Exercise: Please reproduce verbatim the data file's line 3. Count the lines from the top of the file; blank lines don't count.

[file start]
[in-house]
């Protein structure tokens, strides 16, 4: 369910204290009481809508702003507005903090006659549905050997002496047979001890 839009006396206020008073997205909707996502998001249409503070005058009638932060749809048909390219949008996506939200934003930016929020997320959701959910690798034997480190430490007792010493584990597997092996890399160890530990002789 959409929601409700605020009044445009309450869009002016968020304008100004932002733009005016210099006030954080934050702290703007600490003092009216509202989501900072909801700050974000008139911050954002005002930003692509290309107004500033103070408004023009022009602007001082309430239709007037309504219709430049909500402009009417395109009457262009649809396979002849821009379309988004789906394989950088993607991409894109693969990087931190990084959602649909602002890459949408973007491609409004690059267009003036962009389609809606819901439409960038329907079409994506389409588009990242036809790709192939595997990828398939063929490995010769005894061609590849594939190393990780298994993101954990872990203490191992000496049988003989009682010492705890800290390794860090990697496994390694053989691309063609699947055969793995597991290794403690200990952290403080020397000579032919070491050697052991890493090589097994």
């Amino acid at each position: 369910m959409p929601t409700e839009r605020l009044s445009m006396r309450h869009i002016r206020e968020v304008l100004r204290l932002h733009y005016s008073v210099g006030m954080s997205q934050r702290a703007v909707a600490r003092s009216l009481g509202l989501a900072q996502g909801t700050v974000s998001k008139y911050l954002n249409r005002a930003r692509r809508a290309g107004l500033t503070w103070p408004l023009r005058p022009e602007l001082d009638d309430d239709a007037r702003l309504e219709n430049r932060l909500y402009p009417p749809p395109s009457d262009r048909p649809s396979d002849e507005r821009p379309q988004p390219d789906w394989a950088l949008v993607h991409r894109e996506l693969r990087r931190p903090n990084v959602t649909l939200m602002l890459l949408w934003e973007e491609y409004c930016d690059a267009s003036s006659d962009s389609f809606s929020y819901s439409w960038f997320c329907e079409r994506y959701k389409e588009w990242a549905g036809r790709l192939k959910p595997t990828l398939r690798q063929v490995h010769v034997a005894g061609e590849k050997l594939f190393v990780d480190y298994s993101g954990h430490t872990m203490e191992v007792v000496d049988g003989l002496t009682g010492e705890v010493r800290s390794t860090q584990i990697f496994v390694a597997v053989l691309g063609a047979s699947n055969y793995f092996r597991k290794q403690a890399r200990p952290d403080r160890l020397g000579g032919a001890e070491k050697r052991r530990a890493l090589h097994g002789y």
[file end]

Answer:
């Amino acid at each position: 369910m959409p929601t409700e839009r605020l009044s445009m006396r309450h869009i002016r206020e968020v304008l100004r204290l932002h733009y005016s008073v210099g006030m954080s997205q934050r702290a703007v909707a600490r003092s009216l009481g509202l989501a900072q996502g909801t700050v974000s998001k008139y911050l954002n249409r005002a930003r692509r809508a290309g107004l500033t503070w103070p408004l023009r005058p022009e602007l001082d009638d309430d239709a007037r702003l309504e219709n430049r932060l909500y402009p009417p749809p395109s009457d262009r048909p649809s396979d002849e507005r821009p379309q988004p390219d789906w394989a950088l949008v993607h991409r894109e996506l693969r990087r931190p903090n990084v959602t649909l939200m602002l890459l949408w934003e973007e491609y409004c930016d690059a267009s003036s006659d962009s389609f809606s929020y819901s439409w960038f997320c329907e079409r994506y959701k389409e588009w990242a549905g036809r790709l192939k959910p595997t990828l398939r690798q063929v490995h010769v034997a005894g061609e590849k050997l594939f190393v990780d480190y298994s993101g954990h430490t872990m203490e191992v007792v000496d049988g003989l002496t009682g010492e705890v010493r800290s390794t860090q584990i990697f496994v390694a597997v053989l691309g063609a047979s699947n055969y793995f092996r597991k290794q403690a890399r200990p952290d403080r160890l020397g000579g032919a001890e070491k050697r052991r530990a890493l090589h097994g002789y």